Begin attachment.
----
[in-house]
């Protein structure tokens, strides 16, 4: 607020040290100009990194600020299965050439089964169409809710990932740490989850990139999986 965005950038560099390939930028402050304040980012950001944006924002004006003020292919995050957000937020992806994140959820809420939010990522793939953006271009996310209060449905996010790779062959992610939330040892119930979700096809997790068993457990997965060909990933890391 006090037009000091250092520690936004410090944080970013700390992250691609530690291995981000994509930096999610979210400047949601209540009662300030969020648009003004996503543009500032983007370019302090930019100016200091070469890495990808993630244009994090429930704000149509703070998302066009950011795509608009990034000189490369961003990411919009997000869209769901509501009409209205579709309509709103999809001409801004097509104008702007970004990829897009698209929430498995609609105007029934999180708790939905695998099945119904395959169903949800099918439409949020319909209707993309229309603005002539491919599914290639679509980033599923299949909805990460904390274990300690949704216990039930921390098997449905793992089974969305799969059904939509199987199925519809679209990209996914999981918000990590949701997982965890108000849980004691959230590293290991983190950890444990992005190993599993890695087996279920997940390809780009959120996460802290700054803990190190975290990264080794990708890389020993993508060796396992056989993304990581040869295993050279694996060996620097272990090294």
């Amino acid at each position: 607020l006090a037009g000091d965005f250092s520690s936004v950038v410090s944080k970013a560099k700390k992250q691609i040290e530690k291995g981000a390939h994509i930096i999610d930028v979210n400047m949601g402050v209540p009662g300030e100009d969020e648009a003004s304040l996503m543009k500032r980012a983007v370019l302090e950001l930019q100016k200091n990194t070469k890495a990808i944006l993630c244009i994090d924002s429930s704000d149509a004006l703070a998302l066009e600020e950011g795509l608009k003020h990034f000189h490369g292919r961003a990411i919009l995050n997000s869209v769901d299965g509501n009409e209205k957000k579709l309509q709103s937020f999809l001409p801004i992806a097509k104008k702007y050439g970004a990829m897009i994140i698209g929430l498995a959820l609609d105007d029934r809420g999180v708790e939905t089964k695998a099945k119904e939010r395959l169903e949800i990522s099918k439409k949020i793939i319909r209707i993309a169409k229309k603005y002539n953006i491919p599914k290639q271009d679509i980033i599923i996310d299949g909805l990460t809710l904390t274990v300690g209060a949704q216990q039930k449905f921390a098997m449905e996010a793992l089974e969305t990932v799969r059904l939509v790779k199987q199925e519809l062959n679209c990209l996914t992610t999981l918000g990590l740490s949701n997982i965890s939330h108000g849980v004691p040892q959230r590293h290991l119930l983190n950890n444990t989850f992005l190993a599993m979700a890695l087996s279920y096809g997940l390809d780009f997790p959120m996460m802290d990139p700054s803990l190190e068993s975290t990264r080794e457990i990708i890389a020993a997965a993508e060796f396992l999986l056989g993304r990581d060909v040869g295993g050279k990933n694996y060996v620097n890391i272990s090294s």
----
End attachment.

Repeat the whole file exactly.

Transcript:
[in-house]
């Protein structure tokens, strides 16, 4: 607020040290100009990194600020299965050439089964169409809710990932740490989850990139999986 965005950038560099390939930028402050304040980012950001944006924002004006003020292919995050957000937020992806994140959820809420939010990522793939953006271009996310209060449905996010790779062959992610939330040892119930979700096809997790068993457990997965060909990933890391 006090037009000091250092520690936004410090944080970013700390992250691609530690291995981000994509930096999610979210400047949601209540009662300030969020648009003004996503543009500032983007370019302090930019100016200091070469890495990808993630244009994090429930704000149509703070998302066009950011795509608009990034000189490369961003990411919009997000869209769901509501009409209205579709309509709103999809001409801004097509104008702007970004990829897009698209929430498995609609105007029934999180708790939905695998099945119904395959169903949800099918439409949020319909209707993309229309603005002539491919599914290639679509980033599923299949909805990460904390274990300690949704216990039930921390098997449905793992089974969305799969059904939509199987199925519809679209990209996914999981918000990590949701997982965890108000849980004691959230590293290991983190950890444990992005190993599993890695087996279920997940390809780009959120996460802290700054803990190190975290990264080794990708890389020993993508060796396992056989993304990581040869295993050279694996060996620097272990090294």
């Amino acid at each position: 607020l006090a037009g000091d965005f250092s520690s936004v950038v410090s944080k970013a560099k700390k992250q691609i040290e530690k291995g981000a390939h994509i930096i999610d930028v979210n400047m949601g402050v209540p009662g300030e100009d969020e648009a003004s304040l996503m543009k500032r980012a983007v370019l302090e950001l930019q100016k200091n990194t070469k890495a990808i944006l993630c244009i994090d924002s429930s704000d149509a004006l703070a998302l066009e600020e950011g795509l608009k003020h990034f000189h490369g292919r961003a990411i919009l995050n997000s869209v769901d299965g509501n009409e209205k957000k579709l309509q709103s937020f999809l001409p801004i992806a097509k104008k702007y050439g970004a990829m897009i994140i698209g929430l498995a959820l609609d105007d029934r809420g999180v708790e939905t089964k695998a099945k119904e939010r395959l169903e949800i990522s099918k439409k949020i793939i319909r209707i993309a169409k229309k603005y002539n953006i491919p599914k290639q271009d679509i980033i599923i996310d299949g909805l990460t809710l904390t274990v300690g209060a949704q216990q039930k449905f921390a098997m449905e996010a793992l089974e969305t990932v799969r059904l939509v790779k199987q199925e519809l062959n679209c990209l996914t992610t999981l918000g990590l740490s949701n997982i965890s939330h108000g849980v004691p040892q959230r590293h290991l119930l983190n950890n444990t989850f992005l190993a599993m979700a890695l087996s279920y096809g997940l390809d780009f997790p959120m996460m802290d990139p700054s803990l190190e068993s975290t990264r080794e457990i990708i890389a020993a997965a993508e060796f396992l999986l056989g993304r990581d060909v040869g295993g050279k990933n694996y060996v620097n890391i272990s090294s």